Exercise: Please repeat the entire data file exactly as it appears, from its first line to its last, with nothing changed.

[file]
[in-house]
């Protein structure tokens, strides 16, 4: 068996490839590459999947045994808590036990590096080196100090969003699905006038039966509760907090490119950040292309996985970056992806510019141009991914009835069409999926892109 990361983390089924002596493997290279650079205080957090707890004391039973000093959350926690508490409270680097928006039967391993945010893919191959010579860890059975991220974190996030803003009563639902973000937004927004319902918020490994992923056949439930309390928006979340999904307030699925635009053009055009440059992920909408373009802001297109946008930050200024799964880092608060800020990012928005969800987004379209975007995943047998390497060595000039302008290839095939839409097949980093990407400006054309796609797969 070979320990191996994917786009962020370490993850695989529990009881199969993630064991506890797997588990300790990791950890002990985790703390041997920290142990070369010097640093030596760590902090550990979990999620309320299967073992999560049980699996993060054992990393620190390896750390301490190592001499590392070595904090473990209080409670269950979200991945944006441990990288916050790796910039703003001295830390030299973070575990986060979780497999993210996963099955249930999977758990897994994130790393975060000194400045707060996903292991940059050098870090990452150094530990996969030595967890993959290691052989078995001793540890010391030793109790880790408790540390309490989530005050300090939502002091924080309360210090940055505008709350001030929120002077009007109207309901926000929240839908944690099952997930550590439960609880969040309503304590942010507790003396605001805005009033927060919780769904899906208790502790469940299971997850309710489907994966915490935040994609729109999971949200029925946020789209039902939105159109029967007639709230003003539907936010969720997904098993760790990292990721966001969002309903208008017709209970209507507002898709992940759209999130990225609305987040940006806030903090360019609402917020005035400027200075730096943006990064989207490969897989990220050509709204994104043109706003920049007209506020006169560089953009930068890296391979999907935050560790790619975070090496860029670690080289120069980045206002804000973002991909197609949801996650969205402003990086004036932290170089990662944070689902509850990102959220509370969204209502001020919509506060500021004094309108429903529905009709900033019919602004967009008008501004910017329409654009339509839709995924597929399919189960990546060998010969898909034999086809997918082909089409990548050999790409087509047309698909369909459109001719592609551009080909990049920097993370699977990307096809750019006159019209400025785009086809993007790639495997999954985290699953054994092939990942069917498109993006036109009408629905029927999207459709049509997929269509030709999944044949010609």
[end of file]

[in-house]
């Protein structure tokens, strides 16, 4: 068996490839590459999947045994808590036990590096080196100090969003699905006038039966509760907090490119950040292309996985970056992806510019141009991914009835069409999926892109 990361983390089924002596493997290279650079205080957090707890004391039973000093959350926690508490409270680097928006039967391993945010893919191959010579860890059975991220974190996030803003009563639902973000937004927004319902918020490994992923056949439930309390928006979340999904307030699925635009053009055009440059992920909408373009802001297109946008930050200024799964880092608060800020990012928005969800987004379209975007995943047998390497060595000039302008290839095939839409097949980093990407400006054309796609797969 070979320990191996994917786009962020370490993850695989529990009881199969993630064991506890797997588990300790990791950890002990985790703390041997920290142990070369010097640093030596760590902090550990979990999620309320299967073992999560049980699996993060054992990393620190390896750390301490190592001499590392070595904090473990209080409670269950979200991945944006441990990288916050790796910039703003001295830390030299973070575990986060979780497999993210996963099955249930999977758990897994994130790393975060000194400045707060996903292991940059050098870090990452150094530990996969030595967890993959290691052989078995001793540890010391030793109790880790408790540390309490989530005050300090939502002091924080309360210090940055505008709350001030929120002077009007109207309901926000929240839908944690099952997930550590439960609880969040309503304590942010507790003396605001805005009033927060919780769904899906208790502790469940299971997850309710489907994966915490935040994609729109999971949200029925946020789209039902939105159109029967007639709230003003539907936010969720997904098993760790990292990721966001969002309903208008017709209970209507507002898709992940759209999130990225609305987040940006806030903090360019609402917020005035400027200075730096943006990064989207490969897989990220050509709204994104043109706003920049007209506020006169560089953009930068890296391979999907935050560790790619975070090496860029670690080289120069980045206002804000973002991909197609949801996650969205402003990086004036932290170089990662944070689902509850990102959220509370969204209502001020919509506060500021004094309108429903529905009709900033019919602004967009008008501004910017329409654009339509839709995924597929399919189960990546060998010969898909034999086809997918082909089409990548050999790409087509047309698909369909459109001719592609551009080909990049920097993370699977990307096809750019006159019209400025785009086809993007790639495997999954985290699953054994092939990942069917498109993006036109009408629905029927999207459709049509997929269509030709999944044949010609």